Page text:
ICOC involvement changes way former members see the world
Lubbock Avalanche-Journal, February 28, 1999
By Beth Pratt
Given the law of averages, I knew it would happen one of these days. A few days ago, it did.
I had some reading to do, so I took off my glasses. (Unless you are nearsighted too, that probably doesn’t make much sense.) This is my all-time favorite pair, so light I hardly know they are perched on my nose. The frames are so thin that once I take the glasses off and lay them aside, they just disappear, especially on a patterned background.
When I finished reading, I couldn’t find the glasses. That is, until I stood up. In the process of putting my feet on the floor to get up, I sat on the glasses. Just squashed the earpieces to ridiculous angles.
At first, I was sure they were ruined. But applying a little pressure here and there, I soon had the frames bent back into shape. This is one product that delivered on its promises.
One of the ways we evaluate religious groups is to look at the promises made by the leadership and consider whether the promise is consistent with the result. If in order to attract adherents, a group practices deception about its goals and uses abusive psychological conditioning to keep its members in line, we call it a cult.
Caution is my first response when I hear someone use the word “cult” about a religious group. Sometimes people judge anyone whose style of worship differs from theirs as wrong or dangerous.
But when reports continue to pour in about mental and emotional abuse of its converts by a religious group, it is time to listen. Such is the case with the International Churches of Christ, once know as the Boston Movement. Doctrinally, the ICOC seems in line with the mainline Church of Christ from which it evolved. But there the resemblance ends, according to those who have had experience with the group.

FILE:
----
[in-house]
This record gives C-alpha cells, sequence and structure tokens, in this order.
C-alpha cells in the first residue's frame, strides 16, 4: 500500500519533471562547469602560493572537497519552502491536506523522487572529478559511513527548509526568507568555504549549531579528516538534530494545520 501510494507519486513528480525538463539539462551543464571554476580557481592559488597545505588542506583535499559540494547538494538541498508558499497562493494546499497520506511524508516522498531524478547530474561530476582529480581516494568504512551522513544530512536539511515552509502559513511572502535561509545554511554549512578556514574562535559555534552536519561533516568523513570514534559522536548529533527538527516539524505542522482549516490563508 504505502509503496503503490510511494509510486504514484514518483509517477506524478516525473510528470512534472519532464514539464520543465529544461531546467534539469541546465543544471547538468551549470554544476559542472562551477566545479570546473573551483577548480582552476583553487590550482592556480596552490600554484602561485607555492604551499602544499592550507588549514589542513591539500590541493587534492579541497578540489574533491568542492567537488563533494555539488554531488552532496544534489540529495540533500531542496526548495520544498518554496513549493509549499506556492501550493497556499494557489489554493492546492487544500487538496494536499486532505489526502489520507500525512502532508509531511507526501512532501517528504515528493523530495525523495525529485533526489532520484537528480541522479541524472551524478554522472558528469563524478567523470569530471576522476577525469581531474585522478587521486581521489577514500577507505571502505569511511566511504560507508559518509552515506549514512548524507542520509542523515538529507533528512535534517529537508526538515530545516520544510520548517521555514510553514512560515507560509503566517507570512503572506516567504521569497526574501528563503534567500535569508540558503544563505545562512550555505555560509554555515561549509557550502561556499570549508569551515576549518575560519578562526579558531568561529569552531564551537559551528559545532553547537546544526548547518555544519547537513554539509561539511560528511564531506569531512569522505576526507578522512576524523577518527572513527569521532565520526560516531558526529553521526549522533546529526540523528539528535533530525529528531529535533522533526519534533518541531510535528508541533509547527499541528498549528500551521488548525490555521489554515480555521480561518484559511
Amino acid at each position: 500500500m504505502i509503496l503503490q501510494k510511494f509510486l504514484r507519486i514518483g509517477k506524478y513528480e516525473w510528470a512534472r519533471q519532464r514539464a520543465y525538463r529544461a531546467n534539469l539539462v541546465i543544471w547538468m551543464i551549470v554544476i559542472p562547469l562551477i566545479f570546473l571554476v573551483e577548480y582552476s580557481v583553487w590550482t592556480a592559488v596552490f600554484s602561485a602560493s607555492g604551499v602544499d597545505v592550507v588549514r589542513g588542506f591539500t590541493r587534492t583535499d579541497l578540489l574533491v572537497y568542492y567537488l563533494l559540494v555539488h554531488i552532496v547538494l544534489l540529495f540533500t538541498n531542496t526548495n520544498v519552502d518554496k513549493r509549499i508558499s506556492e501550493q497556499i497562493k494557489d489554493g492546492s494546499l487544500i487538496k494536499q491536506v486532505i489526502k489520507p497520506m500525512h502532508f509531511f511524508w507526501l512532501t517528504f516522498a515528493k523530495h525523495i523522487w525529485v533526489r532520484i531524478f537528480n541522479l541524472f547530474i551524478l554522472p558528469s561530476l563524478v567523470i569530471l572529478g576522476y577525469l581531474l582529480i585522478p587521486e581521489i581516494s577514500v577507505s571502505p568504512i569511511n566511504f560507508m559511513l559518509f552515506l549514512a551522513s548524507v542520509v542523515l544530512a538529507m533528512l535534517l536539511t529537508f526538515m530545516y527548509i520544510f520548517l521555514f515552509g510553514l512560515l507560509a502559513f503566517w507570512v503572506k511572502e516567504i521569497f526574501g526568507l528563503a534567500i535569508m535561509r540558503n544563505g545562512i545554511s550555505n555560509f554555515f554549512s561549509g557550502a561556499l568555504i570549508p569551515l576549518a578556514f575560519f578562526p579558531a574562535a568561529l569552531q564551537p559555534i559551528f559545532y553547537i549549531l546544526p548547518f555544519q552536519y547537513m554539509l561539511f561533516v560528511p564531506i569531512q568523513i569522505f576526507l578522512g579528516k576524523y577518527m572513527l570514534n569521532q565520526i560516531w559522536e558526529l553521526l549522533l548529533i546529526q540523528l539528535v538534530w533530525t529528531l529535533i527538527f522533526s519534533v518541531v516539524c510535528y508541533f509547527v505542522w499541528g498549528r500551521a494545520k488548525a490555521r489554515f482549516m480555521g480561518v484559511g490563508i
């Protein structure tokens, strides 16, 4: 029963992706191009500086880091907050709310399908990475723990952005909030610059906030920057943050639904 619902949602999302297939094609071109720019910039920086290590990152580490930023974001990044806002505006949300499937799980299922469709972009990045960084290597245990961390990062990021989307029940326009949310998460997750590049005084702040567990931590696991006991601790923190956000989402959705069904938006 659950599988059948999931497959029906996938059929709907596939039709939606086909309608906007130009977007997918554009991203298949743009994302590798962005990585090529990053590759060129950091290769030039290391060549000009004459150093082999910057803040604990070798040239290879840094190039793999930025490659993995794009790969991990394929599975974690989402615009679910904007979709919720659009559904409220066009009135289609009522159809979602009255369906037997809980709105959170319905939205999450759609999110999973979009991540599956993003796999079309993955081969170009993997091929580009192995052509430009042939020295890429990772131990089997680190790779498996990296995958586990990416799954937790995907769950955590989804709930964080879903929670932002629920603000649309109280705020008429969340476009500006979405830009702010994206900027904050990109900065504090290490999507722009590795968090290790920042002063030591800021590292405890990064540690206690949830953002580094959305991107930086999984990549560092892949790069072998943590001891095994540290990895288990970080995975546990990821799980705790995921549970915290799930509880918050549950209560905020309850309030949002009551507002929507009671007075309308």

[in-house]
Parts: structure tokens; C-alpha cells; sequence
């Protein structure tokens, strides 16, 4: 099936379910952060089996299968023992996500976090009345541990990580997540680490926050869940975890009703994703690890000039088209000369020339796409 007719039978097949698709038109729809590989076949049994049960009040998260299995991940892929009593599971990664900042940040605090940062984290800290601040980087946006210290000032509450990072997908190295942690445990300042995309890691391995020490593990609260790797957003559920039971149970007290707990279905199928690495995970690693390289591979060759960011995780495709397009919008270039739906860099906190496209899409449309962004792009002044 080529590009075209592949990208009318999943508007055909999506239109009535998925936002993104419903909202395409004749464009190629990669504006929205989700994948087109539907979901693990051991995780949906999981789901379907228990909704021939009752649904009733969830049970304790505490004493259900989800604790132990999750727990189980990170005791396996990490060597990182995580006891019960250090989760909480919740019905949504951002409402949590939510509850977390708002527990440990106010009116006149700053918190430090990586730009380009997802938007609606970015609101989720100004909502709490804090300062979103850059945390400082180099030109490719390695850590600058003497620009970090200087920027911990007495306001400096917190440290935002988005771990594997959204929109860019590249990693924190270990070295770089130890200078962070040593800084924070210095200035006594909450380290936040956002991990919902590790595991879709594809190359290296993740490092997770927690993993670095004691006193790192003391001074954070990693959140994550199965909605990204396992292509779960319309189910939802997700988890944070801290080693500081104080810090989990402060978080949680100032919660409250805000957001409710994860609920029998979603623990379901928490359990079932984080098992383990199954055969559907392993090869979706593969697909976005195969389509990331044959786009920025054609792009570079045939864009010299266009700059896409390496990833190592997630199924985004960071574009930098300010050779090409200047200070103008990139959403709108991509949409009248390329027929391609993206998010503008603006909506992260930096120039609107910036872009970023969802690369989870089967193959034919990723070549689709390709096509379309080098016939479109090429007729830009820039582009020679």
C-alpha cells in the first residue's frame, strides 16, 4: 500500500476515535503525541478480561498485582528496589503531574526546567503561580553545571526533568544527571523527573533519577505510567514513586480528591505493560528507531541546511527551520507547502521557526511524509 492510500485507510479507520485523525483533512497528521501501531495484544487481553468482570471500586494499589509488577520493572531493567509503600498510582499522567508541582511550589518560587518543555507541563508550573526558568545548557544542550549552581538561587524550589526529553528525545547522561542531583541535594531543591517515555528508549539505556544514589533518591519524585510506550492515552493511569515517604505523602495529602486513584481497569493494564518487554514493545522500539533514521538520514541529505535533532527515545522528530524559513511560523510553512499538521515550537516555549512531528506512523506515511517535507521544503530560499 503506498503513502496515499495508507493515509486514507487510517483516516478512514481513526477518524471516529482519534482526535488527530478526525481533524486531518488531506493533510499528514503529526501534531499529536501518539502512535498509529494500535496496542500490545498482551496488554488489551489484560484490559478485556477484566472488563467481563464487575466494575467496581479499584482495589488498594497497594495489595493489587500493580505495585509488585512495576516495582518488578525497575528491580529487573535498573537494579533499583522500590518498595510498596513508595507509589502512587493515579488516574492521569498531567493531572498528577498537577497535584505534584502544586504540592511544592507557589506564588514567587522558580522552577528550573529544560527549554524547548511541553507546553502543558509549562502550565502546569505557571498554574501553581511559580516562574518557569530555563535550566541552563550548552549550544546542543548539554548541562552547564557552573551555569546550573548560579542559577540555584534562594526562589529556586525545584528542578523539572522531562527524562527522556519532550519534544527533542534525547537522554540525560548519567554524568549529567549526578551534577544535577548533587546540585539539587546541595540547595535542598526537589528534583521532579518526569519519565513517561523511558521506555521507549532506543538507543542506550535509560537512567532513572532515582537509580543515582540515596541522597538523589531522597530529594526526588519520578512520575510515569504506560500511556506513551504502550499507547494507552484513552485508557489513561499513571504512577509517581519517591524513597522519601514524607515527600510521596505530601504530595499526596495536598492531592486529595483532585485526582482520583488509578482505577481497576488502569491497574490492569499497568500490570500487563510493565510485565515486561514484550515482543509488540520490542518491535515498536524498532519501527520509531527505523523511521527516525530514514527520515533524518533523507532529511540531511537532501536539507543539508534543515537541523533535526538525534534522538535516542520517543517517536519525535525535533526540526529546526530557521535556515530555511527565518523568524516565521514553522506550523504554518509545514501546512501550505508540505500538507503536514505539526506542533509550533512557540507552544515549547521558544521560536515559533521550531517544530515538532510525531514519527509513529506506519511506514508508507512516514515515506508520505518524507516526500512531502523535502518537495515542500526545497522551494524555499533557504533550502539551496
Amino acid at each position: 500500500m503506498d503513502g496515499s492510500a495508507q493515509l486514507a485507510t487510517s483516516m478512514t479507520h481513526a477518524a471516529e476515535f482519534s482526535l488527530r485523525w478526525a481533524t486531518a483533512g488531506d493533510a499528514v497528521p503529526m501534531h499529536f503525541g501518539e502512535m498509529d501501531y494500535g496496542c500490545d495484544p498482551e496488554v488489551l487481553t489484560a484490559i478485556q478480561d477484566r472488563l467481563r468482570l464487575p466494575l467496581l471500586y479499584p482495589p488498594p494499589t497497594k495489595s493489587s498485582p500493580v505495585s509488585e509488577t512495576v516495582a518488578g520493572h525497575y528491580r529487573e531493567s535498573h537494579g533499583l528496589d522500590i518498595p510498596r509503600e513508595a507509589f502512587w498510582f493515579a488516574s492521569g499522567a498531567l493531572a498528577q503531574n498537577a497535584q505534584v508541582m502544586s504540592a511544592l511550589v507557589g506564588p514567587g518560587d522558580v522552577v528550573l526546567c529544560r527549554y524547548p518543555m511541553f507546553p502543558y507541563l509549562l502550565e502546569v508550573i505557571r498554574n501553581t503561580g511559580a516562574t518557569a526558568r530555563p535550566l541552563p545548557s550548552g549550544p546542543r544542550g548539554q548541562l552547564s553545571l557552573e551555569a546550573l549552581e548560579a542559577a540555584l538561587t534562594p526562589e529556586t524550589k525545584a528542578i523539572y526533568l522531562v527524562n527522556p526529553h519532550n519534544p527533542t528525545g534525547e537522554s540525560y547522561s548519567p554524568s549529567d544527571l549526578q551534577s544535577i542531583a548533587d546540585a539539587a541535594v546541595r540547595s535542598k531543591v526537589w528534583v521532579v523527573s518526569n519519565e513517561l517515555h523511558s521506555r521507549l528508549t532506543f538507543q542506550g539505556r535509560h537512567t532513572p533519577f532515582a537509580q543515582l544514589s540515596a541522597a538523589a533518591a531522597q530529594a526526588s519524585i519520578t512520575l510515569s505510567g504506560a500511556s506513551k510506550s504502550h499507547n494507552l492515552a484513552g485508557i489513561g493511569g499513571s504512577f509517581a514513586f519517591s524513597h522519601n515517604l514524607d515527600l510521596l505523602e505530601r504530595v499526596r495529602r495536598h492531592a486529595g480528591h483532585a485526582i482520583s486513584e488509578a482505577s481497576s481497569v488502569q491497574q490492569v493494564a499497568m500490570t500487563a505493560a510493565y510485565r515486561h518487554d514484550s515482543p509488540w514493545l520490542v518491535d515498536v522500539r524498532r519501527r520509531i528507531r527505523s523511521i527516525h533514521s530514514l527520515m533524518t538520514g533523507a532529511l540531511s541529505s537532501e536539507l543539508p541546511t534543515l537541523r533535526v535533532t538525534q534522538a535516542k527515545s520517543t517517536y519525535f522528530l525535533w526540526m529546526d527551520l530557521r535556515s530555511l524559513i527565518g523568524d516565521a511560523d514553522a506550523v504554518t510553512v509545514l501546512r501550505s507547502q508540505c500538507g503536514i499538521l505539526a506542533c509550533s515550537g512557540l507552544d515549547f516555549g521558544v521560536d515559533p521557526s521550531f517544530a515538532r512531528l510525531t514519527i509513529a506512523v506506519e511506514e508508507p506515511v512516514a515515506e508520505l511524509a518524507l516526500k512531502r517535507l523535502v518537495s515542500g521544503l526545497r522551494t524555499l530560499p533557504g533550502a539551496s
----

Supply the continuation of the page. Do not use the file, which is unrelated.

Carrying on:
A letter from a parent who rescued her son from the group in 1992 is a chilling picture of what happens. He was a freshman at Texas Tech, and recruited through a dormitory Bible study. At that time, the family lived several hundred miles from Lubbock. But because they had a close relationship with their son, they knew immediately when they talked to him that something was wrong. But eight years later they are still asking themselves how it could have happened.
Unfortunately, people tend to be ashamed about having had someone involved with a group that is cultic in nature. The family may retreat into silence, believing their friends will gossip about what made their child vulnerable to such a group.
Their fears are real. Those of us who have not been the target of mind-control techniques have a hard time understanding how it can happen. But I have always thought that Eve gets a bad rap from preachers who so cavalierly overlook the devious skill of the snake as he deceived Eve with his arguments.
Adam was not deceived. He simply accepted the forbidden fruit from Eve without question, then blamed her for his disobedience. Actually, he blamed God with his “the woman you gave me” line. Now, if you want to argue that this is a mythical story, I will respond that even if it is, the analysis of human behavior shines through it so brightly as to make the myth claim irrelevant.
Deception is still the stock in trade of people seeking power over others. As it was in the beginning, so it is today. Christian parents should not be criticized because their sons and daughters are attracted to a group that promises to make them into dedicated disciples of Jesus Christ.
Youth are by nature idealistic. They look around at the adults in their churches and see that many people fail to live up to the Christian principles they proclaim. And yes, they look at a president who brings shame on his church because of his immoral behavior.
They want to live their faith, and here comes a group affirming them and claiming that it will show them the true church. The deception is subtle. By the time the young person recognizes that the frame of reference or context of Scripture is bent all out of shape, the mind-control techniques have done their work.
Once the framework is bent, it can be difficult to straighten. Sometimes it even breaks. For those who come out of the ICOC, the lenses through which they view life are never quite the same.
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